In 1980, the Nova Scotia Agricultural College celebrated its seventy-fifth anniversary. Throughout the year, it became apparent that among the College's faculty, students, alumni and friends there has always been a profound interest in Atlantic agricultural history. Quickly, this interest defined itself as a determination to begin a small collection of old agricultural implements and to develop the College Library's archives.
A faculty Historic Collections Committee, under the chairmanship of Professor Peter Sanger, was set up. Providentially its formation coincided with the decision to build a new College Library. The NSAC Executive Commitee and the Library Commitee agreed that the new building had to contain a separate archival area, built to proper standards of environmental control, with adequate area for storage, dislpay and work.
Money to develop the historic collections and archival holdings came and continues to come from various sources. The Humanities Department has used its library budget allocation extensively, for example, to buy old agricultural, scientific and rare Maritime books, as well as new complete sets of works of writers such as Charles Darwin, Thoreau, John Burroughs, Audubon, and W.H. Hudson.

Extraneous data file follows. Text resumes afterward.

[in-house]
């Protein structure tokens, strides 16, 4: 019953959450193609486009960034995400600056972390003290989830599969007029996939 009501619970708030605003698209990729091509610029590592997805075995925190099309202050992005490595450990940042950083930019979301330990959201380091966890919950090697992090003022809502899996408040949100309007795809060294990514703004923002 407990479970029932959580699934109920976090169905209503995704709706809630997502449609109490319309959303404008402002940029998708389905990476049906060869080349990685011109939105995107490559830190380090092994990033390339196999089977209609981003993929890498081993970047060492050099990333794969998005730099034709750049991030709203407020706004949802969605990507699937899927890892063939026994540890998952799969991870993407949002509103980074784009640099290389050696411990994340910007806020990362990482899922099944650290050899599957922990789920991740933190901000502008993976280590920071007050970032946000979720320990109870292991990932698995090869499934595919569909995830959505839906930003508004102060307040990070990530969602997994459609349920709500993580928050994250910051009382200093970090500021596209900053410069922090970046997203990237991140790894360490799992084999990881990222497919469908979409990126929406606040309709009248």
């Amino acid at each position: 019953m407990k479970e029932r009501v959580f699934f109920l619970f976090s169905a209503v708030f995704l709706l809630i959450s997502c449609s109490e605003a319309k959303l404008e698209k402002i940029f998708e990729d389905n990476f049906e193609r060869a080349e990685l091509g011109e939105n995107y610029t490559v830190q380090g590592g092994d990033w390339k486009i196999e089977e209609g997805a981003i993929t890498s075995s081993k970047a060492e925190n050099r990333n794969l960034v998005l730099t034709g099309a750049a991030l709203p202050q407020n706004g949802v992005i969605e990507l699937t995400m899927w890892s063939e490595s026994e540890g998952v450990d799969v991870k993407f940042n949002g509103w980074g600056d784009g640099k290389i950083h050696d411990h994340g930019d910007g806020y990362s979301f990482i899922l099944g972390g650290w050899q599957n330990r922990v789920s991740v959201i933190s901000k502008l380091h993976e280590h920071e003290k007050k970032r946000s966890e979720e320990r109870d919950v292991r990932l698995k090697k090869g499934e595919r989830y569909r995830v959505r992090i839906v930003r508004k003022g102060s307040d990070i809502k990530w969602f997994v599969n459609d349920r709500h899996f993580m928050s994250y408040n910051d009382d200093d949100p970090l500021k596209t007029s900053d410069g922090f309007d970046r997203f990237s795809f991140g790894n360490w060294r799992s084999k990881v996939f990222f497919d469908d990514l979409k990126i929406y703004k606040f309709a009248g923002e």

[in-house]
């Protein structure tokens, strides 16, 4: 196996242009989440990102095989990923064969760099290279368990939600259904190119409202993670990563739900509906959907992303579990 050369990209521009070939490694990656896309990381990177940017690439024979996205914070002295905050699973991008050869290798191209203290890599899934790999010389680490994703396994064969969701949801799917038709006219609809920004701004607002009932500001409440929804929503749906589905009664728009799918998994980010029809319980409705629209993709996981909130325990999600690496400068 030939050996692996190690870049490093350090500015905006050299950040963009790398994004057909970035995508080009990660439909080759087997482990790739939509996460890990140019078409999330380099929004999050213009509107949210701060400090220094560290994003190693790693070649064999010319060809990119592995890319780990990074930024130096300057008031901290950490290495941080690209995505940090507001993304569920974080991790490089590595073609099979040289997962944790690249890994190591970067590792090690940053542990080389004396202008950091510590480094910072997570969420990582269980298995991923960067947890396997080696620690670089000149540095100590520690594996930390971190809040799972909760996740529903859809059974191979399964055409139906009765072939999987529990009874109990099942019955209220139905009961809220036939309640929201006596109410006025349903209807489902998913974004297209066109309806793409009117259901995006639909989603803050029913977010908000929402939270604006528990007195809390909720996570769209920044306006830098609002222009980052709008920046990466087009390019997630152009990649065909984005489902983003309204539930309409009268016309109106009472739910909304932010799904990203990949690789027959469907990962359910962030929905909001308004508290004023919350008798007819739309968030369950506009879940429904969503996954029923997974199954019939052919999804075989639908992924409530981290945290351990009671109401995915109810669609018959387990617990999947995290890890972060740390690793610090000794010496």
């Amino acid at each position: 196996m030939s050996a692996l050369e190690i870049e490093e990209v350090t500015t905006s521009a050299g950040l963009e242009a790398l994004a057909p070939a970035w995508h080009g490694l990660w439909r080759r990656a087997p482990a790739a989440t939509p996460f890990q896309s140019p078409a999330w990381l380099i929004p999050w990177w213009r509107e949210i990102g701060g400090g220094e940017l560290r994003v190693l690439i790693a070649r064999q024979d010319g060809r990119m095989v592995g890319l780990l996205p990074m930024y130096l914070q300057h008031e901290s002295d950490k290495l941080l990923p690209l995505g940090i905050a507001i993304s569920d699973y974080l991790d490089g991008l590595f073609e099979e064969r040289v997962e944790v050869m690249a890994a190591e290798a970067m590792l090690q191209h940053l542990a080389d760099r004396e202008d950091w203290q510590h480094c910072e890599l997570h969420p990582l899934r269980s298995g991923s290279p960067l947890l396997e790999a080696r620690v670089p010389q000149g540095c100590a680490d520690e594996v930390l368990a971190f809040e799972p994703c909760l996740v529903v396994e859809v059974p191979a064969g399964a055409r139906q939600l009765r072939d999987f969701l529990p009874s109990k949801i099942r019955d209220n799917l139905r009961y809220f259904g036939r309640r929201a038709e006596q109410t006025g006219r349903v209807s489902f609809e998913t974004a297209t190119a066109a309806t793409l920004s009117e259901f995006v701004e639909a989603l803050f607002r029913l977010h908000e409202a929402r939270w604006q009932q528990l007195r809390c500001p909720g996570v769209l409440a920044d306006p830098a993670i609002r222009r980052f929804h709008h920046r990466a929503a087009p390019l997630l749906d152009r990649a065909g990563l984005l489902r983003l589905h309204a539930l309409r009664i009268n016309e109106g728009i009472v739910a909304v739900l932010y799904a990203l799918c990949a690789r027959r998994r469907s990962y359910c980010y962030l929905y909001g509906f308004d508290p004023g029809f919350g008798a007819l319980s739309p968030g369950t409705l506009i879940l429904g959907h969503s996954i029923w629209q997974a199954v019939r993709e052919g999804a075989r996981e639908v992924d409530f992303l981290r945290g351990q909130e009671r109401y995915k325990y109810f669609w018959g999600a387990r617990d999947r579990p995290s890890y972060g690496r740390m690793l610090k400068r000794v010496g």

However, the bulk of acquisitions funding has come from two grants, of $3000 each, by the NSAC Alumni Association. These grants have been used to purchase books and to buy old agricultural implements, which are now on permanent display in the Library's main entrance area and in the Archives.
There have also been a number of private donations of books and material to the archives during the last few years, in particular three very generous ones by Professor Emeritus A.E. Roland, by Dr. E.I. Hancock, and by the late Alex Palmer.
At the suggestion of the Alumni Association's Executive Commitee, the archival area has been named the Agricola Collections. "Agricola" was the pen-name used by John Young (1737 - 1837) in a series of letters published in the Halifax "Acadian Recorder" in 1818. In his letters, Young analyzed the state of Nova Scotian agriculture and forcefully recommended improved practices of cultivation, technology and agricultural organization. The justice and accuracy of Young's letters led directly to profound changes in Nova Scotian agriculture. Among them was the development of that tradition of agricultural research, innovation and eductaion of which NSAC has been a part since 1905.
Fittingly, among the volumes on display today, is a copy of the first edition of Young's collected Letters of Agricola, published in Halifax in 1822. This copy was purchased with the aid of an Alumni Association grant and represents symbolically NSAC's continuity with the past and commitment to the future.